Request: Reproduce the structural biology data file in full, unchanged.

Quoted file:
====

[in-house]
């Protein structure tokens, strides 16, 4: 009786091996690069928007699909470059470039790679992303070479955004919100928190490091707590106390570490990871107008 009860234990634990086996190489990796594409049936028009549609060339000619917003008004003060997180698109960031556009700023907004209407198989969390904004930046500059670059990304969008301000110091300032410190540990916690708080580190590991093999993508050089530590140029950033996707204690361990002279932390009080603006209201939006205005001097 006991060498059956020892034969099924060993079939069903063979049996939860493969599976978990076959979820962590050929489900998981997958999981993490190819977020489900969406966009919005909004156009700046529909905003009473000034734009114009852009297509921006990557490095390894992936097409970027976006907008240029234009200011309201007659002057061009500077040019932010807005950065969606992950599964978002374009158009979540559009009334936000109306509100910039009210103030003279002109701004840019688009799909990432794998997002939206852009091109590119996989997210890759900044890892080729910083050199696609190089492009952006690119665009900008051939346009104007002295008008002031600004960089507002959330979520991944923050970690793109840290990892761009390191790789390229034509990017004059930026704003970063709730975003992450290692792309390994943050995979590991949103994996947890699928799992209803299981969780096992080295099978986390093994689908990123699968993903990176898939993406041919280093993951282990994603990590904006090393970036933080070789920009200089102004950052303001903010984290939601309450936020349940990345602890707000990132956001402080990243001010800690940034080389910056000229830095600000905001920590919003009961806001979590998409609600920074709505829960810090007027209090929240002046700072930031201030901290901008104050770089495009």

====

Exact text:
[in-house]
């Protein structure tokens, strides 16, 4: 009786091996690069928007699909470059470039790679992303070479955004919100928190490091707590106390570490990871107008 009860234990634990086996190489990796594409049936028009549609060339000619917003008004003060997180698109960031556009700023907004209407198989969390904004930046500059670059990304969008301000110091300032410190540990916690708080580190590991093999993508050089530590140029950033996707204690361990002279932390009080603006209201939006205005001097 006991060498059956020892034969099924060993079939069903063979049996939860493969599976978990076959979820962590050929489900998981997958999981993490190819977020489900969406966009919005909004156009700046529909905003009473000034734009114009852009297509921006990557490095390894992936097409970027976006907008240029234009200011309201007659002057061009500077040019932010807005950065969606992950599964978002374009158009979540559009009334936000109306509100910039009210103030003279002109701004840019688009799909990432794998997002939206852009091109590119996989997210890759900044890892080729910083050199696609190089492009952006690119665009900008051939346009104007002295008008002031600004960089507002959330979520991944923050970690793109840290990892761009390191790789390229034509990017004059930026704003970063709730975003992450290692792309390994943050995979590991949103994996947890699928799992209803299981969780096992080295099978986390093994689908990123699968993903990176898939993406041919280093993951282990994603990590904006090393970036933080070789920009200089102004950052303001903010984290939601309450936020349940990345602890707000990132956001402080990243001010800690940034080389910056000229830095600000905001920590919003009961806001979590998409609600920074709505829960810090007027209090929240002046700072930031201030901290901008104050770089495009």